The Rougarou (Roux-Ga-Roux, Rugaroo, Rugaru) I: The Male | They were here and might return |


The Rougarou has a werewolf quality native to France and Francophone regions of North America...


The rougarou is a French legend of a human who changes into a wolf at his/her own will.


The word 'loup' is a French word that means wolf and 'garou' is an old Frankish word similar to 'werewolf'.


Through the French culture, the Rougarou, or as it is sometimes known as Loup garou, is thought to appear with a human body and head of a dog or wolf...... Other accounts range from the rougarou as a headless horseman...


A common blood sucking legend says that the rougarou is under the spell for 101 days.


After that time, the curse is transferred from person to person when the rougarou draws another human’s blood.


During that day the creature returns to human form.


Although acting sickly, the human refrains from telling others of the situation for fear of being killed...


There is also a legend about Loup Garou Balls, which refers to a gathering of wolves that meet in a clearing in a swamp and dance on their high legs before going out to hunt prey. 


This definitely gives new meaning to Call of the Wild.


In fact, the Loup garou came to the Americas with French immigrants and settlers, and it mixed with native folklore.


Today, very little of the original lore remains. Different regions have different specifics about the creature...


A nineteenth century tale of the rougarou involved a young newlywed who is waiting for her husband late on a moonlit night near the swamp.


Although her husband has warned his bride not to go out after dark, she becomes impatient for his return and ignores his warning...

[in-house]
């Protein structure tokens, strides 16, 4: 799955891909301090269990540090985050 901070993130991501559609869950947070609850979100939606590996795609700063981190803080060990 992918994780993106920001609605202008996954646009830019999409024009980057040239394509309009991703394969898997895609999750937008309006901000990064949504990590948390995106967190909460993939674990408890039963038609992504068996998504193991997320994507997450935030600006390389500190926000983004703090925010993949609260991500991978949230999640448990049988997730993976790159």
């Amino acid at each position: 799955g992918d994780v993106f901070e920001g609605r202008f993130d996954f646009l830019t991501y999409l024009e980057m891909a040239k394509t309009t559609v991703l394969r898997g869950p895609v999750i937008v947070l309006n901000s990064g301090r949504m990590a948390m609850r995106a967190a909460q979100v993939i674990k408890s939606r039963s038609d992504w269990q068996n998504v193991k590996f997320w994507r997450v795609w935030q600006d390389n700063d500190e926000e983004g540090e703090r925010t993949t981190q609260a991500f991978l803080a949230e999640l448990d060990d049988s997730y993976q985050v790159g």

As the girl stands there in the chill of the night air, she sees a huge, dark form with red, glowing eyes emerge from the woods. 


She is stricken with terror when before her, in the clearing, stands a huge wolf man.  Shocked by the sight of the rougarou, she fails to avert her eyes from the creature’s fiendish gaze before it retreats back into the woods.


Remembering the tales of the rougarou, she locks herself in the woodshed each night of the full moon and tells no one of her experience.


Since her husband frequently works at night, he doesn’t know that she locks herself up on each full moon.


Finally, the allotted time of a year and a day passes. Her husband, quite unexpectedly asks her if she has ever waited for him at night by the edge of the woods.


The young wife lies and says that she hasn’t. 


Her husband looks straight into her eyes and replies that he knows she has because he was the rougarou she encountered a year and a day ago.


He goes on to tell her than since she had kept her silence about the experience for the requisite year and a day, the curse is broken for both of them...







Compere with:





*Beast of Bray Road:



See The Rougarou II: The Female:



See the Wendigo: